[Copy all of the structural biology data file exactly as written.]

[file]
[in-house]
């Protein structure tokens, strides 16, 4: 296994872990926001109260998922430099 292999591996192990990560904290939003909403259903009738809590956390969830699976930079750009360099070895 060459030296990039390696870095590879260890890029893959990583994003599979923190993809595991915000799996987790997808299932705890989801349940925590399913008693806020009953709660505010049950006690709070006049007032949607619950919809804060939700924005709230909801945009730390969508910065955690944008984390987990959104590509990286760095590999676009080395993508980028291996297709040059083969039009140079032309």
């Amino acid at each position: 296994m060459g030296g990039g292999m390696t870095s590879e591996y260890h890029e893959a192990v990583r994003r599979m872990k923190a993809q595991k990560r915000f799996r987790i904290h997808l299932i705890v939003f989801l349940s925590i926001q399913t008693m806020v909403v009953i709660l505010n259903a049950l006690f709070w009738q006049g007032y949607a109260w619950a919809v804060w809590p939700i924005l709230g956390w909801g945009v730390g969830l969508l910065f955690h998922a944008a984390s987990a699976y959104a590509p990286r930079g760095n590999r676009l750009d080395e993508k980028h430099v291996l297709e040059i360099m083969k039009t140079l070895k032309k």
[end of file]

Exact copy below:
[in-house]
């Protein structure tokens, strides 16, 4: 296994872990926001109260998922430099 292999591996192990990560904290939003909403259903009738809590956390969830699976930079750009360099070895 060459030296990039390696870095590879260890890029893959990583994003599979923190993809595991915000799996987790997808299932705890989801349940925590399913008693806020009953709660505010049950006690709070006049007032949607619950919809804060939700924005709230909801945009730390969508910065955690944008984390987990959104590509990286760095590999676009080395993508980028291996297709040059083969039009140079032309």
């Amino acid at each position: 296994m060459g030296g990039g292999m390696t870095s590879e591996y260890h890029e893959a192990v990583r994003r599979m872990k923190a993809q595991k990560r915000f799996r987790i904290h997808l299932i705890v939003f989801l349940s925590i926001q399913t008693m806020v909403v009953i709660l505010n259903a049950l006690f709070w009738q006049g007032y949607a109260w619950a919809v804060w809590p939700i924005l709230g956390w909801g945009v730390g969830l969508l910065f955690h998922a944008a984390s987990a699976y959104a590509p990286r930079g760095n590999r676009l750009d080395e993508k980028h430099v291996l297709e040059i360099m083969k039009t140079l070895k032309k």